Mars: Dry, desolate planet, 2nd smallest in the solar system and 4th from the sun; can one day be our next home. The planet is also called the Red planet because of the surface color imparted by high iron oxide level in soil.
Scientists speculate that billion years ago Mars did have favorable condition to harbor primitive life forms; but over the course of time it turned into dusty dead planet. Living on Mars can be as harsh as living atop the Mount Everest peak; honestly saying Everest top could be even better.
Handful of studies suggests that few billion years ago Mars used to have thick atmosphere with liquid water. The powerful magnetic force field which creates magnetosphere kept atmosphere intact; which in turn resulted in liquid water and stable warm temperature; free from most harmful radiations. But study of its geological features and atmosphere revealed a dark past; its magnetosphere got snatched. Continuous bombardment of strong solar winds and cease of plate tectonic activity is what caused its magnetosphere to fade. Atmosphere collapsed, most air flew away from the planet including water vapors. Very cold areas on planet’s pole though continued to retain water and carbon dioxide as ice.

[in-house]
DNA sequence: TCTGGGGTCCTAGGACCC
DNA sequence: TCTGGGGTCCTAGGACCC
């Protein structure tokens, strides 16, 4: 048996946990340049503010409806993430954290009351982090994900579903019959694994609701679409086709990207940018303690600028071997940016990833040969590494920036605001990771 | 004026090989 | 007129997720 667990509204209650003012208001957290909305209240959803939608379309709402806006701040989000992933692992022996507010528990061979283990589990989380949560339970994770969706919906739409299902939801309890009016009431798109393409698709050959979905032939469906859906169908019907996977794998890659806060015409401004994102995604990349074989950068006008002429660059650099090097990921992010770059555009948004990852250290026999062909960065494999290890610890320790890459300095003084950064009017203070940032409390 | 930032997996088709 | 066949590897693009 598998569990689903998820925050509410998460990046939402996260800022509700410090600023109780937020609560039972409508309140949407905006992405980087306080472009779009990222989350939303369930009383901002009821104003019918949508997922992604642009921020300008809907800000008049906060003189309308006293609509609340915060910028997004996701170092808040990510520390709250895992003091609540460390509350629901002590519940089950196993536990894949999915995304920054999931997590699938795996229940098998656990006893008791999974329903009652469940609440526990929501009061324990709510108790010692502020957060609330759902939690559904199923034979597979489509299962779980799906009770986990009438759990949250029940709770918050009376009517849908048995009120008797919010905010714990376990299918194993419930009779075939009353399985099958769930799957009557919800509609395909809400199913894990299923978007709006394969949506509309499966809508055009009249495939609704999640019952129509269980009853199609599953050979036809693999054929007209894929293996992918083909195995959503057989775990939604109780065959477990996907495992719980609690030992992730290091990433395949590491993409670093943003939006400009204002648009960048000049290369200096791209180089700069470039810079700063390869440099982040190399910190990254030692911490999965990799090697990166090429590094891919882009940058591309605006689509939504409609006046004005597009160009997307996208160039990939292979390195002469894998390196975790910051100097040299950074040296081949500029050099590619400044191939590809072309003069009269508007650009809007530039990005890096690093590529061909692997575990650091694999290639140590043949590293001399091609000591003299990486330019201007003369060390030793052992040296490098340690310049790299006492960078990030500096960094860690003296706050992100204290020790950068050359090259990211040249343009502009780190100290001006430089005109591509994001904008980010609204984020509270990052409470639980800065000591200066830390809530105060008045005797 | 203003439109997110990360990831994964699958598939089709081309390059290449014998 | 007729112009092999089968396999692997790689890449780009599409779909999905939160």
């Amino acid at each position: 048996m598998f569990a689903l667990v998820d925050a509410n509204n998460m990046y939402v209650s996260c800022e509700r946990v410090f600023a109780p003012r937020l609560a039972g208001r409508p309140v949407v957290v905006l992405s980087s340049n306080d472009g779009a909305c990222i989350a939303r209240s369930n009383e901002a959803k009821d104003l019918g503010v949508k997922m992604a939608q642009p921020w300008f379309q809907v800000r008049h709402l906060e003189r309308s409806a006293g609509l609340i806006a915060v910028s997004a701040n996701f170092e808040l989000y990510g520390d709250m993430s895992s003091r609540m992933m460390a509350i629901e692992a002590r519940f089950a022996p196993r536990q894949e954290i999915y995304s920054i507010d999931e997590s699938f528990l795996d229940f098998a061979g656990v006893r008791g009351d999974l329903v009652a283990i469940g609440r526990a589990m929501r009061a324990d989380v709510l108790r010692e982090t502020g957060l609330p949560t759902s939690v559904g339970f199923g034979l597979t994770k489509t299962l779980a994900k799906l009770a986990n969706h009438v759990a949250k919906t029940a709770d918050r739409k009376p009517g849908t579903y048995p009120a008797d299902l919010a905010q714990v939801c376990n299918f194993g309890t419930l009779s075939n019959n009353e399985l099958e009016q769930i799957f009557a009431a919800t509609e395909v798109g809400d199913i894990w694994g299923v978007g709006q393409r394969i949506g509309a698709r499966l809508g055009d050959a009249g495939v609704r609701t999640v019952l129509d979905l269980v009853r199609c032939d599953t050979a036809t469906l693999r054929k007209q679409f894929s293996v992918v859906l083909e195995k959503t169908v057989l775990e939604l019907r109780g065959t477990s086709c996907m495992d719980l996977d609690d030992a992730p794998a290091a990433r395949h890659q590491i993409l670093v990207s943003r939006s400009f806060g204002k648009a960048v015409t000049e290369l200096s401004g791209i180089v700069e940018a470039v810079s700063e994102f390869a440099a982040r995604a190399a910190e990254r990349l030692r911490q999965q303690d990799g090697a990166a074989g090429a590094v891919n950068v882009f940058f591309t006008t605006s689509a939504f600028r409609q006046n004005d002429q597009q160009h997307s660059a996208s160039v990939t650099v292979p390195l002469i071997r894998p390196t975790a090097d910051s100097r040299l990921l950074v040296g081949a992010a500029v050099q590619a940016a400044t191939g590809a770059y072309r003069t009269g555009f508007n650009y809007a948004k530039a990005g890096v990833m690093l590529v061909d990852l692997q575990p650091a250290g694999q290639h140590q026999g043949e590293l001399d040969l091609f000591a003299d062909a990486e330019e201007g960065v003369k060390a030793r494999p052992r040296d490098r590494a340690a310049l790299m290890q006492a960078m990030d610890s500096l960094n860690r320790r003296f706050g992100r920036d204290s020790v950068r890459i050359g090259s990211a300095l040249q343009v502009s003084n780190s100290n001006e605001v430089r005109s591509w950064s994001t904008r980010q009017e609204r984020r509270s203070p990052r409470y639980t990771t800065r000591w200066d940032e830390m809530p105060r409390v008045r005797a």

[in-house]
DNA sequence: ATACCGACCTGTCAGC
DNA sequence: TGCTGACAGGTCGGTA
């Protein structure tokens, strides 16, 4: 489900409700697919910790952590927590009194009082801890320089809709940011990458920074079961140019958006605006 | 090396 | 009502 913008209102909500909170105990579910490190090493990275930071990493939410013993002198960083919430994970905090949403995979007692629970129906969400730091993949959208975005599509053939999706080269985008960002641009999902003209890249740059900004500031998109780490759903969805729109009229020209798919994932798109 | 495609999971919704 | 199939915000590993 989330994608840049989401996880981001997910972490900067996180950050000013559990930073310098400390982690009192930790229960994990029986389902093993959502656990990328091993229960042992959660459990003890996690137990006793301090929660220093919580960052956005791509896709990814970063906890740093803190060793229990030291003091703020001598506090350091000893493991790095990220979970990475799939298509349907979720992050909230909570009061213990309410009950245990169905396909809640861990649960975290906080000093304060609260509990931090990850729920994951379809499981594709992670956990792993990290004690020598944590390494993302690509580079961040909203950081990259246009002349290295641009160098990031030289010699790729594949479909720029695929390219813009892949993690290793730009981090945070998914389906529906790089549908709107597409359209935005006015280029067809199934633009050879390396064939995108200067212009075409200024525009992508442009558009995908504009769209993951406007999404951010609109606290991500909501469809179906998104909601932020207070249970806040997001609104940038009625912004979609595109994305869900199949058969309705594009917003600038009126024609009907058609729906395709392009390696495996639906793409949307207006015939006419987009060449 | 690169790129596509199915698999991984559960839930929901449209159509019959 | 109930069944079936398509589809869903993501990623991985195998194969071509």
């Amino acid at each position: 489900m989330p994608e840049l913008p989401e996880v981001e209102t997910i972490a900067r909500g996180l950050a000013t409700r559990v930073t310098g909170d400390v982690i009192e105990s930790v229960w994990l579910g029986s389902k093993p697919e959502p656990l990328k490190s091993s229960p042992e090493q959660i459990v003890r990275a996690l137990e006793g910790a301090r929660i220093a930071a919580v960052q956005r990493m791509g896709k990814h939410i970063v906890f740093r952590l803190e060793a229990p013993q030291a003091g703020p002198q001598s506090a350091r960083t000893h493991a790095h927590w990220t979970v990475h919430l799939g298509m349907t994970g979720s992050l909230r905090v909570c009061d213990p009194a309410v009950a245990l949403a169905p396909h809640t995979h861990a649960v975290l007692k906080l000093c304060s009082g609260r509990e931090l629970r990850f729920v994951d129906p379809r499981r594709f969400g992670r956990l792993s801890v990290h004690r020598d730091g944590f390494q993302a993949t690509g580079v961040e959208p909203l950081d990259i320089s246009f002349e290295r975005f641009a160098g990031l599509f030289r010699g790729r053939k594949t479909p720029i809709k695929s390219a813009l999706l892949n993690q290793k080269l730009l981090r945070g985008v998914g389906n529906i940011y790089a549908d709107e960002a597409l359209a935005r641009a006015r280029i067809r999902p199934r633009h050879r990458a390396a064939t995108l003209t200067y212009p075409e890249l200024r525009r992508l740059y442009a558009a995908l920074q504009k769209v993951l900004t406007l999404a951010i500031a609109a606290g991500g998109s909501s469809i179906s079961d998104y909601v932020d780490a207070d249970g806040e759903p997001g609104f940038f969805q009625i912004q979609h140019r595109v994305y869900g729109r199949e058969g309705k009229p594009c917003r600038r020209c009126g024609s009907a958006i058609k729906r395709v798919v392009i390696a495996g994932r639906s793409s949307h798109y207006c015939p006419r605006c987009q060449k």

With all favorable conditions gone, planet became dead. But scientists are not losing hope; they want to revive it back. They are already planning the settlement and tons of research is being conducted for the same. Out of the many issues regarding the settlement, human health is always of Primary concern. Though there are many heath issues that need addressing; as an optometrist I will be reviewing on problems our eyes can face. I want to inform all the readers that everything written would be as far as my knowledge and may not include problems entirely.
Here is the list of few things we need to be concerned about:
Microgravity during space travel and Low Mars Gravity
Gravity plays an important role on our body physiology. In conditions of microgravity or low gravity the flow of blood is more towards the head region; similar is with Cerebrospinal Fluid. This raises intracranial pressure. Normal ICP in a healthy person in upright position is around 5-10mm of Hg, which increases up to 15 mm of Hg during supine position. Few studies have found that astronauts at international space station have average ICP of 13 mm of Hg. So, why is ICP of major concern? It’s not about 15 or 13; it’s about for how long you are subjected to raised ICP. Raised ICP causes disc edema causing blurred vision. Edema for long duration may cause permanent damage to the nerves causing blindness. Space flight for more than 1 month may have such affect. But Mars; it takes around 8-9 months to reach there. Medications targeting CSF secretion, Cerebral blood volume, volume of aqueous humor (eg: acetazolamide ) may be of some help. Physical devices that increases IOP, decreases ICP such as pressurized goggles or lower body negative pressure could be relevant.